Let me get this straight.
Three hundred teenagers break into the vacant vacation home of a former NFL player, ransacking the home while drinking and partying the night away. The home, located in Stephentown, New York, belonged to former New England Patriots and LA Raider player Brian Holloway, who now helps charities and is a motivational speaker. Police say they found walls spray-painted, windows broken and floors scratched by beer kegs and soaked with urine. In addition, a granite eagle statue that was part of a memorial for Holloway's stillborn grandson was stolen.
And, the teens were not afraid to hide their crime as they unashamedly posted photos on Instagram and Twitter.
Yet, rather than pressing charges, the former football player wanted to give these kids a chance to make it right by offering them a chance to clean up the very place they ruined, in order to prepare the place for an upcoming charity event. He re-posted the photos of the kids partying away in his home, asking them to return to the place for a clean-up party. He wanted to help them go in the right direction in life.
Wow, awesome. Great guy.
Wrong, say some of the parents of the teens, who were allegedly outraged that Holloway would post the photos of the teens on his website. One mother even threatened to sue him for posting the photos; photos, mind you, that the kids had themselves splattered all over social media.
Here, Holloway is trying to help the kids by offering a way for them to make good, and a parent threatens a lawsuit?
As a parent, I'd be so on my kids to have them take Holloway up on his offer. But, as it stood, only four out of the 300 kids showed up for the clean up event. Where were the other 296 kids? Where were the parents, insisting that their kids go?
Wow, are these parents raising entitled kids or what? What ever happened to basic, common sense parenting and parents who admit, realize and understand that their little Johnny is not perfect?
It's time to go back to Parenting 101 class. Or Etiquette 101. Or Tough Love Parenting. Or something.
What kinds of kids are we raising when we do not teach them to own up to their faults, that in this case, actually included committing a crime? Do we think our kids are perfect and unable to do wrong? How is this parenting style impacting them as people, as young adults, as human beings in the long run?
Fast forward to another public case of teens gone wrong and the consequences they faced for their actions.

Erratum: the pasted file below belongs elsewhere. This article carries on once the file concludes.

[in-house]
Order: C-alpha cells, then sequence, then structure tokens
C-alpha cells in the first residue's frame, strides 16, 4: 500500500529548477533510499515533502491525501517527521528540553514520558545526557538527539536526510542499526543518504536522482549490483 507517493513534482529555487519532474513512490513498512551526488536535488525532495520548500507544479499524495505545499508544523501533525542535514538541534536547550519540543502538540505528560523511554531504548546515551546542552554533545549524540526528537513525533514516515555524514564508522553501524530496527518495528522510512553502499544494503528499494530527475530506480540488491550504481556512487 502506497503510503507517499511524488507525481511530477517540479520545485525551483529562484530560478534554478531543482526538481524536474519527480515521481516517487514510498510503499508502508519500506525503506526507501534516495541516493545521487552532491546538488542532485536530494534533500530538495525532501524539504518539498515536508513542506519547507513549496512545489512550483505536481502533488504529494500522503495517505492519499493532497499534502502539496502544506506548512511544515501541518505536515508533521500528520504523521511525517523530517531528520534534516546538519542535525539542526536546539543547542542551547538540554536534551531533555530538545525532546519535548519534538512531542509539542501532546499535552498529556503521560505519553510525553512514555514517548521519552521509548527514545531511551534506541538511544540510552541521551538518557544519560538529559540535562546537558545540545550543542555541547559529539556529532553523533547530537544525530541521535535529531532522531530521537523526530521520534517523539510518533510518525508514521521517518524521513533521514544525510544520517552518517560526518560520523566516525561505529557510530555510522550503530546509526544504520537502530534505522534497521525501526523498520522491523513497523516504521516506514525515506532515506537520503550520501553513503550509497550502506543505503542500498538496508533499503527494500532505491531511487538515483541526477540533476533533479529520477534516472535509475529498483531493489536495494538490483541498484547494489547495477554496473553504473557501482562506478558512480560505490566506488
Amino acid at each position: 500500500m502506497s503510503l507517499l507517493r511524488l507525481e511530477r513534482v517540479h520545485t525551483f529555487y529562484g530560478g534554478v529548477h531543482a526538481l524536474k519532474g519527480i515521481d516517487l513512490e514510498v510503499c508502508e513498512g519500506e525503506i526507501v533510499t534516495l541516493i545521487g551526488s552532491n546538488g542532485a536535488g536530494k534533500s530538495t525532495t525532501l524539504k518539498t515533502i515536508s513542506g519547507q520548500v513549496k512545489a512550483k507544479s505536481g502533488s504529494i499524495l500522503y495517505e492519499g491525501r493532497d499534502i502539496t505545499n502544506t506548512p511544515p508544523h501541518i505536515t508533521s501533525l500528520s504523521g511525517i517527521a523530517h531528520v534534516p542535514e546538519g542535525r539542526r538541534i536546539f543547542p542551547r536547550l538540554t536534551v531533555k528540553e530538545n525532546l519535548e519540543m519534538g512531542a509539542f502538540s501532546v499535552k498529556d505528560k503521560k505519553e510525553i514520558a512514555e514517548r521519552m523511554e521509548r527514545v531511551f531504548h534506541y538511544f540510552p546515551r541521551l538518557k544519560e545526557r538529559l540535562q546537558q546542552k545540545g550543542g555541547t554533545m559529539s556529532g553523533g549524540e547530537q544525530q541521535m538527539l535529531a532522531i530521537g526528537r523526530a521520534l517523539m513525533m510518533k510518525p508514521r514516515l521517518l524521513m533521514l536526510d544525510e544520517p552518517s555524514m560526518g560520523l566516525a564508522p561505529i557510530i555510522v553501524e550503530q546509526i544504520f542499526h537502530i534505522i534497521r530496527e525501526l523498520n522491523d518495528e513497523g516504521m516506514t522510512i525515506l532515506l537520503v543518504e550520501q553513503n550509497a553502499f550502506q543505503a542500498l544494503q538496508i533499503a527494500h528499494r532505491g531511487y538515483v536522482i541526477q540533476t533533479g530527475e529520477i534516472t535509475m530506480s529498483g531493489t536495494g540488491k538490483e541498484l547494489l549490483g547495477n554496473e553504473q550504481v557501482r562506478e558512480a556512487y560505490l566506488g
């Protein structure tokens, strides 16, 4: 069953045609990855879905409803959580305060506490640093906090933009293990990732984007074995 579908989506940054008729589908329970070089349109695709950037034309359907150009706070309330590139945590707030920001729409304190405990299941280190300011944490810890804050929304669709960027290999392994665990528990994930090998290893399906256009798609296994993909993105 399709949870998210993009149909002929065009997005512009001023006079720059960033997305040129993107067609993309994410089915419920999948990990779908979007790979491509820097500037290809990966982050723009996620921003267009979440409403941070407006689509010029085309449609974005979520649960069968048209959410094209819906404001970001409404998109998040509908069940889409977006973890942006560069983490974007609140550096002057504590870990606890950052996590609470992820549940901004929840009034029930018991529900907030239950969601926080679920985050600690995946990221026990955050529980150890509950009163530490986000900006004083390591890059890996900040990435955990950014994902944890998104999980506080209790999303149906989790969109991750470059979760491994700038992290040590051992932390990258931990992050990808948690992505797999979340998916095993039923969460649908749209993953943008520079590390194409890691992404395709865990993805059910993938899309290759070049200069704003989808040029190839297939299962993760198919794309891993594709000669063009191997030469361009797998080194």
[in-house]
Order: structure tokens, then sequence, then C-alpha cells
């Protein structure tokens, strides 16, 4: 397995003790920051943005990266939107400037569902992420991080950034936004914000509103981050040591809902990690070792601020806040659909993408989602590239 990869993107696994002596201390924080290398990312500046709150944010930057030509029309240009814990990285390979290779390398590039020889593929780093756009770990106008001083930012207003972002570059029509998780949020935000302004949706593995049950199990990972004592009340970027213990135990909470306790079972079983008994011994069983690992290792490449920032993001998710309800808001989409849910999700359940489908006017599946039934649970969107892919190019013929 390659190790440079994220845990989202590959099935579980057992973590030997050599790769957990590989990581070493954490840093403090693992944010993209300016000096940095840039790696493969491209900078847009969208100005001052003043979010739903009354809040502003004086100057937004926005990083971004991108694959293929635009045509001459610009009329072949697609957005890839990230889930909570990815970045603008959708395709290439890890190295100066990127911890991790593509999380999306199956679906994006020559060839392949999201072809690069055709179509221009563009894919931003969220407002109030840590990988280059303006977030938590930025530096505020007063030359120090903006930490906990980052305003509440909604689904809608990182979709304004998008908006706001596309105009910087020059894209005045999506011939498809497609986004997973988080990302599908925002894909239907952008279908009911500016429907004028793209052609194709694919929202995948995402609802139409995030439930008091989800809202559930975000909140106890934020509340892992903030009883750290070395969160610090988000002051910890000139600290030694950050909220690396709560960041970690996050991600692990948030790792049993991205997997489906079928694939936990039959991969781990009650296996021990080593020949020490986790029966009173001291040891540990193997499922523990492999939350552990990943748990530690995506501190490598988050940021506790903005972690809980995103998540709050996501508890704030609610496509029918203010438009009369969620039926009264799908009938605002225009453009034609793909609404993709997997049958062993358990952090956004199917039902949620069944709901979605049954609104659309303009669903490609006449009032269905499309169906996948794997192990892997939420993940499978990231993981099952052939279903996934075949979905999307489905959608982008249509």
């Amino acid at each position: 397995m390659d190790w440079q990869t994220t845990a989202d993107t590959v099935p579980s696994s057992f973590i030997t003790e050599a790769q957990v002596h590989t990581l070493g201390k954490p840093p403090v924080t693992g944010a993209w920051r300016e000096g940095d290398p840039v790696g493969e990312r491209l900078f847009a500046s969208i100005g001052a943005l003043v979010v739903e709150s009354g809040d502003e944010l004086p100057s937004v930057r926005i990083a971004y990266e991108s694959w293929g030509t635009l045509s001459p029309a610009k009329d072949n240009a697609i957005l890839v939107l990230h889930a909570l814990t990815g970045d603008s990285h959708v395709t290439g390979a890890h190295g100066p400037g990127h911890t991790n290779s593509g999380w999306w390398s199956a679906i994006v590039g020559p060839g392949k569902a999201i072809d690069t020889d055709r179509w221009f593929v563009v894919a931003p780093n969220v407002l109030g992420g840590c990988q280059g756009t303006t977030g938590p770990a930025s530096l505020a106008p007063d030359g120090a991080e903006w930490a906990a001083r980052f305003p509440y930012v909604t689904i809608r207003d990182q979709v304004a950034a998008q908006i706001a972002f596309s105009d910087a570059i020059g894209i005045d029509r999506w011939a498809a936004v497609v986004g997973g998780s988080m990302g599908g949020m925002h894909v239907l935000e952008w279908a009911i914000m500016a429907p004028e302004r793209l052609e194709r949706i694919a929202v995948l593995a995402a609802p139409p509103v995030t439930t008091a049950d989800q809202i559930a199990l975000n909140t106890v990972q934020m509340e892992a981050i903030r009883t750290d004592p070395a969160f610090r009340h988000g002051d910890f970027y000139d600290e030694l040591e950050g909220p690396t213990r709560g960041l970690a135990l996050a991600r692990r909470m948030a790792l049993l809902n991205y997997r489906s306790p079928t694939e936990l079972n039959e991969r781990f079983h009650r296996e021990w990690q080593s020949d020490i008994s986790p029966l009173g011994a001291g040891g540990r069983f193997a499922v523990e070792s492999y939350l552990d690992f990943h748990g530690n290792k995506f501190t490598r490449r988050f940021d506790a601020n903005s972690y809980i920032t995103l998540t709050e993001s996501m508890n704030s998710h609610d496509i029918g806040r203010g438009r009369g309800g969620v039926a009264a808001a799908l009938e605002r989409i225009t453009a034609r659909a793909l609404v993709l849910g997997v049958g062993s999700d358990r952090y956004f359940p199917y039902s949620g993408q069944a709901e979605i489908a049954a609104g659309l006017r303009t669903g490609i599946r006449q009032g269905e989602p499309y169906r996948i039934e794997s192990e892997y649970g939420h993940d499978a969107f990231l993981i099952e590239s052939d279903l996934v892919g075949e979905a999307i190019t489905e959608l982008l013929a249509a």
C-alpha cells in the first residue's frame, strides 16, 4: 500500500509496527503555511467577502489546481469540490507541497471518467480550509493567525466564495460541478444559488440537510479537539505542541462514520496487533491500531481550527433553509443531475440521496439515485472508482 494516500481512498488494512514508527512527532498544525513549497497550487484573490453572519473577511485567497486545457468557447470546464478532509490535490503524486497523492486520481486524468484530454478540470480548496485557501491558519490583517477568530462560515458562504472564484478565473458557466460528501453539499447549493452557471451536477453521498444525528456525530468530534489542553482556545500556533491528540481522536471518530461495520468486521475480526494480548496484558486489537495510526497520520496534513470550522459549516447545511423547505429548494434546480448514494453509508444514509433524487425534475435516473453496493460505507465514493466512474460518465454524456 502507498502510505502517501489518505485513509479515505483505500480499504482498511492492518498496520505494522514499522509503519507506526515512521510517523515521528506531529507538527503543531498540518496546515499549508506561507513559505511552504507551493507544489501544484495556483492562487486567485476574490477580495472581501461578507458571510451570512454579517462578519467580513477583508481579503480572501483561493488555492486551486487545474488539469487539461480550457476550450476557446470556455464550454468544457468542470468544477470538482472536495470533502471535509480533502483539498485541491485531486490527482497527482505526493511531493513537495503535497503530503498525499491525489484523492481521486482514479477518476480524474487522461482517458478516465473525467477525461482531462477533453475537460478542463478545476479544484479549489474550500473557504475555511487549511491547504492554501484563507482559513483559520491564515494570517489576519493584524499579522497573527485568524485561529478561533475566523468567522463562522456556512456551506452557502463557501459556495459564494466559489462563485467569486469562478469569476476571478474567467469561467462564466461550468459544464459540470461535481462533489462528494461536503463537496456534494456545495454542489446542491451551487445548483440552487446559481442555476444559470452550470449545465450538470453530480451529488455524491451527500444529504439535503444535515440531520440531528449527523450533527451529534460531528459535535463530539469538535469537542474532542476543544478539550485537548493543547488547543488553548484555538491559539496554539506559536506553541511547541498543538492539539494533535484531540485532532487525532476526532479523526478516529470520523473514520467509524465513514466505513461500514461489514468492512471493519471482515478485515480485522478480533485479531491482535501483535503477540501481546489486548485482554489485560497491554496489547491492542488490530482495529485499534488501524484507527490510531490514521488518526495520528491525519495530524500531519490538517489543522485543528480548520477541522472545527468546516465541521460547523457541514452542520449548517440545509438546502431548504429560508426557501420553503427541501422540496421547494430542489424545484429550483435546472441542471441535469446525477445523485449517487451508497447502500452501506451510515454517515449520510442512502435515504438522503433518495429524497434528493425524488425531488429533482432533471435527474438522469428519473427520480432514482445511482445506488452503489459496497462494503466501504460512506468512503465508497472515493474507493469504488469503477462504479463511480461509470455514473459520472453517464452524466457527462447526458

A coach of a high school football team in Utah decided to have his players own up to some bad behavior recently, players whom he said had "lost their way." Matt Labrum, the head coach at Union High School in Roosevelt, Utah, benched all 50 of his players last weekend because of character issues.
He said they had bad grades and attendance, and a few of them had been known for cyber-bullying. The players were being benched was a way to teach them a lesson in character quality.
I love Coach Labrum's message: "I think football molds character. We want to help our parents raise their sons. We want to be a positive influence. We want to be an asset."
He held a team meeting with his suspended players, giving them a letter he wrote titled, "Union Football Character," explaining what the football players needed to do to earn their jerseys back.
The letter said: "The lack of character we are showing off the field is outshining what we are achieving on the field... It is a privilege to play this wonderful game. We must earn the opportunity to have the honor to put on our high school jerseys each Thursday and Friday night!"
Coach Holloway told his team they needed to participate in community service projects as a way to earn back the right to play football.
So, instead of team jerseys, the 50 boys donned working t-shirts to tidy up a retirement center; instead of carrying footballs down the field, the boys clutched trash bags and picked up littered grounds around town; and instead of hanging out in the locker room, they hung out with residents of a retirement center.
How's that for teaching responsibility? How's that for teaching them that an entitlement attitude is not OK?
I am convinced that the best parenting ideas do not come from a book. We learn best through story and real-life situations. And we parent and teach some of the most important life lessons to our children in the midst of circumstances, where we learn from real-life. I believe we teach humility and respect and etiquette by requiring it of our kids. And modeling it.
When it was reported to us by the school that our older son years ago said an unkind thing to a girl when they were in grade school, my husband took my son to the store and had him buy a flower, which he then gave to the girl he hurt, as a way of apologizing for his actions.
Some may say that was a bit extreme, as a simple sorry would have sufficed. Sure, probably. But, my husband was trying to teach a life lesson, and sometimes a physical act works best.
Our children will make mistakes. They are not perfect, and we need to own up to that. Heck, we are not either, right? That is OK. It does not mean we, as parents are bad people. It just means our kids are human and like all human beings, they too need to own up to their mistakes.
One of the most important responsibilities of a parent I feel is to teach our children how to say sorry. It is amazing the healing that takes place in our lives and the lives of others, as human beings, when the words "sorry" are communicated.
Sorry I hurt you.
Sorry, I did not mean it that way.
I apologize for hurting your feelings.
I don't know what I was thinking. Please forgive me.
And, then, teaching our kids to make up for what they did wrong.
Especially when that opportunity is handed to them on a plate.